June 7, 2013

Donnie Simpson Set to Return to Washington, D.C. Radio

Washington Post Picks Up on Our Story -Says WHUR and Donnie Would be A Good Fit

Donnie Simpson posted the following to his facebook fan page:

"This hit the press yesterday and I thought you should know about it. Yes, I am exploring a number of opportunities that have presented themselves to me. Radio is one, but TV is also a possibility.

I've been out for 3 1/2 years now and that time off has rekindled a creative fire in me. I'm ready. I've got some things I want to say and some things I want to play. I look forward to hooking up with you again. I miss you. Plus Pam wants me out of the house."

Following the post on facebook, the Washington Post quoted our story in connection to Donnie Simpson's desire to return to radio. We are in total agreement with The Post along with Dave Hughes at DCRTV.com that WHUR would make a great place for Donnie Simpson.

Donnie Simpson was last on the air as morning host at CBS Radio's 95.5 WPGC in January 2010.

Read more at The Washington Post

Ready to explore various radio opportunities, broadcast icon Donnie Simpson taps Ed Pearson, owner of talent and program development company Esome Media Group and president of Doug Banks Media, to lead that charge.

Simpson says, “I consulted with my management team, looked at the landscape and after careful deliberation, decided Ed was the right person to partner with. He knows radio and he’s a friend. I’m confident that Ed will deliver something really kool.”

“Donnie brings tremendous value to the radio and entertainment industries because he’s a proven ratings winner with a timeless brand,” says Pearson. “I look forward to planning his return to radio and finding the right partners to do that with.”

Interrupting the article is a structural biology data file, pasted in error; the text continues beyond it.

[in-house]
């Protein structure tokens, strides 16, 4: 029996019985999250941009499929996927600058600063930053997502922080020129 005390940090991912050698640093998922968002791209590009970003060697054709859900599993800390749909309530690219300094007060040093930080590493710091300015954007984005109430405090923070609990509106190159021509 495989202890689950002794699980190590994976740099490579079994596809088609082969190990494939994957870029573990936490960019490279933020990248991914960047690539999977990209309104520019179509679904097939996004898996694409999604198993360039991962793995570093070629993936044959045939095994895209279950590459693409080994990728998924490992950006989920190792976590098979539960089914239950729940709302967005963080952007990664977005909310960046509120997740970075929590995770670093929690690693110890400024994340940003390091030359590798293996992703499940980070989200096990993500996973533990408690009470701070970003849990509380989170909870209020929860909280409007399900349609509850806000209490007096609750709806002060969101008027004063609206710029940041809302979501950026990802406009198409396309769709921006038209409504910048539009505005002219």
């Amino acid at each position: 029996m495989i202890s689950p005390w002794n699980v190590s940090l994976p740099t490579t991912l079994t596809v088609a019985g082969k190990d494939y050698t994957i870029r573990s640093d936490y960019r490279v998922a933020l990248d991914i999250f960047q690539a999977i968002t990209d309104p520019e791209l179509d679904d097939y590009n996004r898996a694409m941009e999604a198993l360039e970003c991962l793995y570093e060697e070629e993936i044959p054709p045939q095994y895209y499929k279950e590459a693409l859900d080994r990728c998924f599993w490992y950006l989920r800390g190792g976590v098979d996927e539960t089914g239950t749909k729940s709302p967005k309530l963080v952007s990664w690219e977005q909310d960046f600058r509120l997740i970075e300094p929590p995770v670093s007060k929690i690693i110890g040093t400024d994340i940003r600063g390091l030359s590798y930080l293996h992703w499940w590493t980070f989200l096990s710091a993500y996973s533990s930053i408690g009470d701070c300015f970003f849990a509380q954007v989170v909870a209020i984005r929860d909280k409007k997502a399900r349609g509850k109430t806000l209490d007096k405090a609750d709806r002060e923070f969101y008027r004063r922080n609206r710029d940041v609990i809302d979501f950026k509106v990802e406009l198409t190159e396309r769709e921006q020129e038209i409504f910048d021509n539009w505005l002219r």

Simpson started his radio career at WJLB in Detroit when he was 15 years old. After eight years on Detroit airwaves, he moved to Washington, D.C. to host the morning show and serve as program director at WKYS-FM. In 1993, he accepted a disc jockey position at WPGC-FM. Simultaneously, Simpson’s television took off in the early ‘80s when he was the backup sports anchor for George Michael on NBC’s WRC-TV in D.C. This led to his 14 years at BET, where he started as one of the nation’s first video jockeys hosting the hit show Video Soul.

As an active community volunteer, Simpson has served as Honorary Chairman of the National Black Family Reunion and has been instrumental in fundraising efforts for AIDS research and the United Negro College Fund. He and his wife also established The Donnie & Pam Simpson Scholarship Fund to assist minority college hopefuls.

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